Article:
This is based on a true story. During the Civil War, a Union spy, Andrews, is asked to lead a band of Union soldiers into the South so that they could destroy the railway system. However, things don't go as planned when the conductor of the train that they stole is on to them and is doing everything he can to stop them. Written by
A true-life spy story of ultimate suspense. High speed and inconceivable bravery!
Did You Know?
Only 13 pieces of equipment were actually used: two full-sized locomotives, one yard engine, three passenger cars, two iron boxcars and five wooden boxcars that were built specifically to be destroyed in the film. The various pieces of equipment bore different numbers on different trains throughout the movie. See more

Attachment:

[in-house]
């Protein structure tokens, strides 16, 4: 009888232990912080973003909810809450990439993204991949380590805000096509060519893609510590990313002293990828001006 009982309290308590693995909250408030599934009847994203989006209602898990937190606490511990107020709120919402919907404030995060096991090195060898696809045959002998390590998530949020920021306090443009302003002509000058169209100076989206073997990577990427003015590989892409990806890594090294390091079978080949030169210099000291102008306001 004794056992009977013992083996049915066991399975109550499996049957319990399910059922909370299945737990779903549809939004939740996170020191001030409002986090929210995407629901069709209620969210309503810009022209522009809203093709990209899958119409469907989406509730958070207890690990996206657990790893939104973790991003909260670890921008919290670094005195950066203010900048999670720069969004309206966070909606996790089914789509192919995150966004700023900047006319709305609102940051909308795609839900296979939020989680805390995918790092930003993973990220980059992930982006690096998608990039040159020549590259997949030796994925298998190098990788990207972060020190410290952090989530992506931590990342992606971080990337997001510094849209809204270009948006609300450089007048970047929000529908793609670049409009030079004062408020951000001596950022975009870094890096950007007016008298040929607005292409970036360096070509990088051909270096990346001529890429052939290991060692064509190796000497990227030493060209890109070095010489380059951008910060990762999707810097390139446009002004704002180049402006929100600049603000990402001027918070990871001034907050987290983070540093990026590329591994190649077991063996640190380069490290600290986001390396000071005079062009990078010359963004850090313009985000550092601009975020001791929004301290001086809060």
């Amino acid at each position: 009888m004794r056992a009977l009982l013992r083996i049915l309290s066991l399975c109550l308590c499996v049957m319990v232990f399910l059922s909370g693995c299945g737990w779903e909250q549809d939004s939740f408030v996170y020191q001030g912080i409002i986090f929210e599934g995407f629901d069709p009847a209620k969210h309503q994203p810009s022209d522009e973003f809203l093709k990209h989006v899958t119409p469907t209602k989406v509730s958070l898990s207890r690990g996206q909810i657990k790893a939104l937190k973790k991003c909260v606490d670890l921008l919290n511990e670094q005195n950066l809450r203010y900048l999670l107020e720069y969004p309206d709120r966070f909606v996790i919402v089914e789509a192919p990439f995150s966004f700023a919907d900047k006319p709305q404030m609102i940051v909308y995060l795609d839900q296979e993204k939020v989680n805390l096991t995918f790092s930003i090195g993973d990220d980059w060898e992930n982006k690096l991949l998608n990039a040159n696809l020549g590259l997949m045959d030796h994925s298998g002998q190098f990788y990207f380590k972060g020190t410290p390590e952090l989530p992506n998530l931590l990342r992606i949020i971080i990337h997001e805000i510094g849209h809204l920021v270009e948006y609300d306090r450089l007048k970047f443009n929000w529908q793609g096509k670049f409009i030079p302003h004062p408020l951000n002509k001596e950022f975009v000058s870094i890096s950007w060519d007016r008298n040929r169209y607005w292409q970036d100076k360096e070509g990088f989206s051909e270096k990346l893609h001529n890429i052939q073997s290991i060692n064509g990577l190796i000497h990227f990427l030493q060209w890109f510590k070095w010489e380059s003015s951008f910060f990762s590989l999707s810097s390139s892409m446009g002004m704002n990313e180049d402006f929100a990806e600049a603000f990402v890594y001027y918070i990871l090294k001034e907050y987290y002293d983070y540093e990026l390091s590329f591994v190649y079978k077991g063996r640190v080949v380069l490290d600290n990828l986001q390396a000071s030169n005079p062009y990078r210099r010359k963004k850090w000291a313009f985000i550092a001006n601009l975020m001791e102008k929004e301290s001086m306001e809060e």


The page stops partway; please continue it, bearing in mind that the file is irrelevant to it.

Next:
The coaches used in the film feature a duck bill style clerestory roof. While clerestory roof coaches existed in the 1860's they would have been of the monitor style. Furthermore, the Western and Atlantic Railroad was most likely still using the older style radial roof coaches in 1862. See more
Do we have to be better Southerners than the Johnny Rebs themselves?
James J. Andrews
I went through pretty far tonight. Let me tell you this: If you can't drink their toasts and sing their songs, love Jeff Davis and hate Abe Lincoln by next Friday, you'll never reach Marietta.
Roll Jordan Roll
Performed by Fess Parker and cast See more